In the third of Pasatiempo’s SFO @ Home stories, we focus on Tristan und Isolde, an opera that proves that sex, poverty, and philosophy can combine to create potent results.
In 1849, Richard Wagner fled Dresden, having actively supported the losing, progressive side in revolutions against the German Confederation. He spent the next 14 years in exile, mostly in Zürich, where he met a wealthy merchant, Otto Wesendonck, and his charming author-poet wife, Mathilde.
Wagner was perennially broke, and the generous Wesendonck agreed to pay off his enormous debts against the receipt of future royalties. Still, he needed income to support himself, along with his sometimes-estranged wife Minna and her family.
By 1854, Wagner had hit on a surprisingly practical solution — write a small-scale, easy-to-stage opera that would generate royalties and conducting opportunities outside the German states. And with just two leading roles and a few supporting characters, Tristan und Isolde seemed just the right size. By then, he had also developed an intense attraction to Mathilde Wesendonck, which she reciprocated at least in part. The extent of their physical relationship isn’t clear, but the composer’s passion for her was also a key motivation in deciding to write Tristan und Isolde.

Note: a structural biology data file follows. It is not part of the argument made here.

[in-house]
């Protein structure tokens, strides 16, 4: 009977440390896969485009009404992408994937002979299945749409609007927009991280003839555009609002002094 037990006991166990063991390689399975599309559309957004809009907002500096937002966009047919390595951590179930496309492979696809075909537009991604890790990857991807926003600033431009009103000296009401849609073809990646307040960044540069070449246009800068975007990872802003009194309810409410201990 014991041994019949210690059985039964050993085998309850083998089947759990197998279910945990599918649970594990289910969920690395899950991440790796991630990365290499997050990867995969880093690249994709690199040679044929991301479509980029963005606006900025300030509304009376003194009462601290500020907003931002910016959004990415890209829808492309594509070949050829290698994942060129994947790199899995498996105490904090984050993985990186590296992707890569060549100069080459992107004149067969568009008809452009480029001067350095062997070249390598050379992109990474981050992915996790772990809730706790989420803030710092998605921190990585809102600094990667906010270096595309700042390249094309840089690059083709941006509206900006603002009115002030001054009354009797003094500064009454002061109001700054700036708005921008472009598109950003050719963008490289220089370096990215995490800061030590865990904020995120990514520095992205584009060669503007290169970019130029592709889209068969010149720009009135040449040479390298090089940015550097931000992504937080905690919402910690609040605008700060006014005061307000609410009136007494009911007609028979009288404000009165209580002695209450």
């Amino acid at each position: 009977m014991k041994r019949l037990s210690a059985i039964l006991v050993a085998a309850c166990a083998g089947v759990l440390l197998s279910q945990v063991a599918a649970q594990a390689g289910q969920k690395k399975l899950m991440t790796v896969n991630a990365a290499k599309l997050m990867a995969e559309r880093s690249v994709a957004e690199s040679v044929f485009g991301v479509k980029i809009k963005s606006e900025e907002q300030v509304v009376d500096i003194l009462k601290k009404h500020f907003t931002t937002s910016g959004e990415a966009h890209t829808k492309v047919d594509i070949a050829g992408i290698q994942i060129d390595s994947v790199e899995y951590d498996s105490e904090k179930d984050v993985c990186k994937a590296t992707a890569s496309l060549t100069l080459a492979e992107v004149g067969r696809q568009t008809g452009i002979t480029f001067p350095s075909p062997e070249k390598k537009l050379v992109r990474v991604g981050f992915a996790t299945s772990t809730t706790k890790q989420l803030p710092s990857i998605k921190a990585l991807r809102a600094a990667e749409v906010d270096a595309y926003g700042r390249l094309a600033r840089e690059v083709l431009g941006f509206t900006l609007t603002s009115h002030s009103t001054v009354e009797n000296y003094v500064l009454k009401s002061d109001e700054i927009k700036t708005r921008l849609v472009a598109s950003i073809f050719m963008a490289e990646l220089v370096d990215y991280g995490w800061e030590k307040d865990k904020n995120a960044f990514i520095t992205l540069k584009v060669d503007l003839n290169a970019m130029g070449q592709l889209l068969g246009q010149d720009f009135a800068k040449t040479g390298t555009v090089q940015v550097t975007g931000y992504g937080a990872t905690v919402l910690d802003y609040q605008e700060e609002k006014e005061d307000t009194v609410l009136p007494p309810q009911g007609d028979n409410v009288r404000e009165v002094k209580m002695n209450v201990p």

Always his own librettist, Wagner based his text on Gottfried von Strassburg’s early 13th-century version of the Tristan legend, one of the greatest masterpieces of the German Middle Ages. Wagner had a methodical, lengthy process for crafting his texts that began with outlines, then progressed to a lengthy prose draft, and finished with the libretto in verse form. While developing Tristan, two new influences on him significantly affected the opera’s nature.
The first was his discovery of Buddhism, with its concepts of the suspension of time and the renunciation of temporal attachments. The second was the philosophy of Arthur Schopenhauer, which emphasized a transcending of the material world of phenomena and the possibility of achieving redemption through destruction.
Wagner started composition sketches for Tristan und Isolde in 1856, setting aside work on his Ring Cycle to do so. By then, the opera had grown in length and difficulty, especially the vocal demands on the soprano and tenor in the two leading roles, and was for several years thought to be unperformable. Attempts to stage it in Dresden, Prague, and Weimar all failed; a Vienna production was abandoned after more than 70 rehearsals.